In addition to often being a violent crime, human trafficking is a humanitarian and immoral crime. Women and children are particularly vulnerable to exploitation by traffickers who induce the crime by force, fraud, or coercion on their prey. The recent New York Times article on migrant child labor practices, whether induced or voluntary, exposes the rampant exploitation of children that run afoul of decades of child labor laws meant to protect children from dangerous working conditions going on in this country every single day.
A Senate investigation found that in 2014, some children who were sponsored by distant relatives ended up being forced to work in oppressive conditions on an Ohio farm. A bipartisan Senate report also identified additional problems in processes that failed to protect unaccompanied minors from nefarious actors, and also wasted taxpayer dollars in the process. One identified instance occurred in 2018, when the Department of Health and Human Services (HHS) awarded grants to house unaccompanied minors in facilities investigated by the City of Philadelphia for child abuse.
Child sexual exploitation, a particularly heinous crime, is fueled by the use of free and widely available technologies and platforms that allow the proliferation of sexual abuse materials, such as pornographic images and videos of children in sexual acts. The permanency of images and videos on the internet means these children are continually victimized with each view, to say nothing of the horrors they undergo when living in such slavery and being forced to perform these horrific acts.
Tragically, this scourge on our society is continuing to increase exponentially. Ideally, America should be leading in the investigation, prosecution, and incarceration of the purveyors, victimizers, and consumers of child sexual abuse. However, the United States has the dubious distinction of leading the world in the production and consumption of child abuse content, and we are number two in the world for hosting child sex abuse URLs.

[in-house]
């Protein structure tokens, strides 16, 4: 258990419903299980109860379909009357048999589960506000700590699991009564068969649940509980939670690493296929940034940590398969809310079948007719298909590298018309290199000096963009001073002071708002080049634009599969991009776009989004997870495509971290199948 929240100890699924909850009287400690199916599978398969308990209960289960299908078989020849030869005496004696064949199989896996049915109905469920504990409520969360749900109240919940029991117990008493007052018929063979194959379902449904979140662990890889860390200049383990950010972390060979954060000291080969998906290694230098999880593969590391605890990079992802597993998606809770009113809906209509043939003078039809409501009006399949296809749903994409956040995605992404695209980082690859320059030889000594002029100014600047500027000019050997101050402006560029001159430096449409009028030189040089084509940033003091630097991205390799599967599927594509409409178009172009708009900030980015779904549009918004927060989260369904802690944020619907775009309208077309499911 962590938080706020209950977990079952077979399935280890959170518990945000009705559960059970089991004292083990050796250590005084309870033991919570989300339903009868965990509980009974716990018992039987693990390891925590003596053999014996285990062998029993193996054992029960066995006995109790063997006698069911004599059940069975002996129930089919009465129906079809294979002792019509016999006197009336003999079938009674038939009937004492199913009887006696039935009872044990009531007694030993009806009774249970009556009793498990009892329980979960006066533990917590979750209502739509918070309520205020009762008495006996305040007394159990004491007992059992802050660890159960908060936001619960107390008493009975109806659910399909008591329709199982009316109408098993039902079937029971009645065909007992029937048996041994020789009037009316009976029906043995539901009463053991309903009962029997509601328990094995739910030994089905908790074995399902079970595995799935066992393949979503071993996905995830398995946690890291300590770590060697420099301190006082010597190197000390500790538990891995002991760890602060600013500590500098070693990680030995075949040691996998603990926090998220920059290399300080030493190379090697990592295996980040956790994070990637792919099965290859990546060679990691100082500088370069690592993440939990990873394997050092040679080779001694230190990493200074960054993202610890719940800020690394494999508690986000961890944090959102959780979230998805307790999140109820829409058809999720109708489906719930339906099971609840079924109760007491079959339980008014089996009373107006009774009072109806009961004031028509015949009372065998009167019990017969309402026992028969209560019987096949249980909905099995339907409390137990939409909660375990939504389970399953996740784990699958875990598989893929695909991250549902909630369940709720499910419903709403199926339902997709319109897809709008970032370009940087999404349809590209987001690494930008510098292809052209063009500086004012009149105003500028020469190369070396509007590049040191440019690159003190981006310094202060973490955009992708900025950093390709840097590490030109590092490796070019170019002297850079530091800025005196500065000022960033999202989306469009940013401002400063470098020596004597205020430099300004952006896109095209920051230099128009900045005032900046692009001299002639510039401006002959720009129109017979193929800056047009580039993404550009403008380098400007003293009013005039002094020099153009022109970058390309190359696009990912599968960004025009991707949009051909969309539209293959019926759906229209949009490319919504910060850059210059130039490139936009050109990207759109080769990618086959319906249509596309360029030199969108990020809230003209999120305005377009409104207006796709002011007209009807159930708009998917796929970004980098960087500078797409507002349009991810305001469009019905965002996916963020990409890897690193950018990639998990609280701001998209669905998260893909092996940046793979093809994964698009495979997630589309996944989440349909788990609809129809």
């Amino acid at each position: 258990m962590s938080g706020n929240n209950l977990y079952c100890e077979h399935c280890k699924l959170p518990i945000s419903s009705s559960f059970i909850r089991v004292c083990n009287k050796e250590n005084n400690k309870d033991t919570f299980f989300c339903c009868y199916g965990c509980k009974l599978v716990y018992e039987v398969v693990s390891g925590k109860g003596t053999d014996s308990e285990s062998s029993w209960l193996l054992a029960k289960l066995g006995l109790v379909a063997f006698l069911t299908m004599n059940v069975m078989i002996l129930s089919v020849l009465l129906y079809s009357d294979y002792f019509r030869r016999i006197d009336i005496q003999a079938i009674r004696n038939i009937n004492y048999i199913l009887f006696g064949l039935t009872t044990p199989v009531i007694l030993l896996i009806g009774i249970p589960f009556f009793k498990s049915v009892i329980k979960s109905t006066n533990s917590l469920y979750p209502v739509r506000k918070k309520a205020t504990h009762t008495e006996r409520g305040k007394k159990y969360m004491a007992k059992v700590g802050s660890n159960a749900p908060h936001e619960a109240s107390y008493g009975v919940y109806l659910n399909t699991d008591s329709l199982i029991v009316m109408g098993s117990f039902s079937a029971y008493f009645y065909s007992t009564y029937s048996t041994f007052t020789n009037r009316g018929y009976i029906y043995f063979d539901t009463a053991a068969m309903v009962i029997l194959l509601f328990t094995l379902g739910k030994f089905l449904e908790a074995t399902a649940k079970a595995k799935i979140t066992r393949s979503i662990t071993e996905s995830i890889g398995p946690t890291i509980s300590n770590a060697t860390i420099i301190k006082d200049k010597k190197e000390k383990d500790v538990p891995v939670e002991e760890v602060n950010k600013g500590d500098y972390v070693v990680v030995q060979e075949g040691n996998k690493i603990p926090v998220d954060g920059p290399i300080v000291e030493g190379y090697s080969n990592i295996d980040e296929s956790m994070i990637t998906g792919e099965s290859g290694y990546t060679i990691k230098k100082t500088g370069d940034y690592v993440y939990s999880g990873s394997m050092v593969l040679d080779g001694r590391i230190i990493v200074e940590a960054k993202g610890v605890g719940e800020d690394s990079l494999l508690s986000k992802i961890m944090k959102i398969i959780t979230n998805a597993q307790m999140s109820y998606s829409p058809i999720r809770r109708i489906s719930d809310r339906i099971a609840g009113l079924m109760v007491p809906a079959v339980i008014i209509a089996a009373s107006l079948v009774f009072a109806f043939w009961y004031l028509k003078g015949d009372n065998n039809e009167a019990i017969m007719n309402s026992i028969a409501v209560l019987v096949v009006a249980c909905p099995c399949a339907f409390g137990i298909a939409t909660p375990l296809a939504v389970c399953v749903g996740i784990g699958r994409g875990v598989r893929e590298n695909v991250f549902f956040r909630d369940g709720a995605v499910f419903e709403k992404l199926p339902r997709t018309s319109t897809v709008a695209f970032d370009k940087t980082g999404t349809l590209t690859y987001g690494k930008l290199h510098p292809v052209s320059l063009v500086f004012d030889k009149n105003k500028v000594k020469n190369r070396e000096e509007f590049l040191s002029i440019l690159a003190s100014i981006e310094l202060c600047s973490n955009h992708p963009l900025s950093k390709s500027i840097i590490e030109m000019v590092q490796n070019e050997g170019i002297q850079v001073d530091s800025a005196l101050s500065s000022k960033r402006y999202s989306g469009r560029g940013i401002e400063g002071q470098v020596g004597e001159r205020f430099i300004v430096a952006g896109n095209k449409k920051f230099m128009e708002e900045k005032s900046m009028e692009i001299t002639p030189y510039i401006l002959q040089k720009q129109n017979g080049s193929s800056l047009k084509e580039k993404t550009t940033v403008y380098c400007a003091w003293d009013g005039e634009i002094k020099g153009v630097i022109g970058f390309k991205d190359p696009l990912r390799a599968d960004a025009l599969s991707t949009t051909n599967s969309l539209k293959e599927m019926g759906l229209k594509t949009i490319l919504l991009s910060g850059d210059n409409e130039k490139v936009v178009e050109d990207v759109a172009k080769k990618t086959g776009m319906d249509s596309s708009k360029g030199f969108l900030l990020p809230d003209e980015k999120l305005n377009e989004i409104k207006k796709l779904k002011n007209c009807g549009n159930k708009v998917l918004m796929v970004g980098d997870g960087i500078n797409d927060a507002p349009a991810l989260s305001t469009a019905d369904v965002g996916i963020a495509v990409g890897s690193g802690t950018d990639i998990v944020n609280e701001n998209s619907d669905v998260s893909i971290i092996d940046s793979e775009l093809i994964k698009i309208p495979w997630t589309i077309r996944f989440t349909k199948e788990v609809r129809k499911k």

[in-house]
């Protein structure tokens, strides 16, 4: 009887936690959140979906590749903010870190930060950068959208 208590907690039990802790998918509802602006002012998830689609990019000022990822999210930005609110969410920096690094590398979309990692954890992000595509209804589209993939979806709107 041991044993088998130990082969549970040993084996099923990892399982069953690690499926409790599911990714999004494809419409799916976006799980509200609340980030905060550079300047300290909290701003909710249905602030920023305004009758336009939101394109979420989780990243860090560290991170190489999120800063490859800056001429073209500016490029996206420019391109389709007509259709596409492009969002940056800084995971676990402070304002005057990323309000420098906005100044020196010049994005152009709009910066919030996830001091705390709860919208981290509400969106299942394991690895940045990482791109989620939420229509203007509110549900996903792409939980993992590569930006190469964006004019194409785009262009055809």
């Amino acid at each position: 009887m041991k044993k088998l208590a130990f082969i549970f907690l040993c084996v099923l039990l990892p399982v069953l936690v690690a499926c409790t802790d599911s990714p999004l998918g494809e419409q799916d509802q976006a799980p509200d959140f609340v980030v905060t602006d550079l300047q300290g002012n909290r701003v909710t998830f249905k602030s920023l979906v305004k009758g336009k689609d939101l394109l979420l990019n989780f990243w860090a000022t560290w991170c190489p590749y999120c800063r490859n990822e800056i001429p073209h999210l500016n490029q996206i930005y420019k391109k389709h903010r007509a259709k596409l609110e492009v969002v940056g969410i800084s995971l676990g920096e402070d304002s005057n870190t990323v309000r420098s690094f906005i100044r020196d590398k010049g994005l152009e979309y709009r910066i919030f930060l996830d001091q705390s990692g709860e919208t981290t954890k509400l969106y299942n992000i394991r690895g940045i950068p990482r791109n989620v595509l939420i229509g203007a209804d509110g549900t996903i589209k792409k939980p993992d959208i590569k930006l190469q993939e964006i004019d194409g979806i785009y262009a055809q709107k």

According to the National Center for Missing and Exploited Children, the amount of child sex abuse material has skyrocketed over the past 5 years. Monthly reports of this material reached 2 million in 2020 and increased by an additional 35% from 2020 to 2021. In 2021 alone, the tipline received 29.3 million reports of suspected child sexual abuse, and tech companies reported over 45 million online photos and videos of children being sexually abused – double what was found the previous year.
While the New York Times investigation elicited a strong response from the Biden administration and a promise to will crack down on child labor practices and general human trafficking, this phenomenon is not new and until now there is little evidence to suggest that the Biden Administration understands that its own border policies are exacerbating the situation. The strongest thing America can do is to end the human trafficking crisis is to secure the border. However, the Biden administration has repeatedly failed to make this a priority, despite the influx of human traffickers, drugs, gang members, illegal immigrants, and even terrorists who are able to enter our country illegally.
Human trafficking is one of the greatest travesties of the modern world. It operates in the shadows and may not be obvious in our everyday lives but it is a major problem in both our own country and the rest of the world. Hundreds of thousands of children are victimized in the most horrific ways every single year, and little is done to stop this from happening. The first step to fixing the problem in our country is to be serious about the solution. By securing the Southern border, the Biden administration can help stem the flow of human trafficking into our country and help end this international travesty.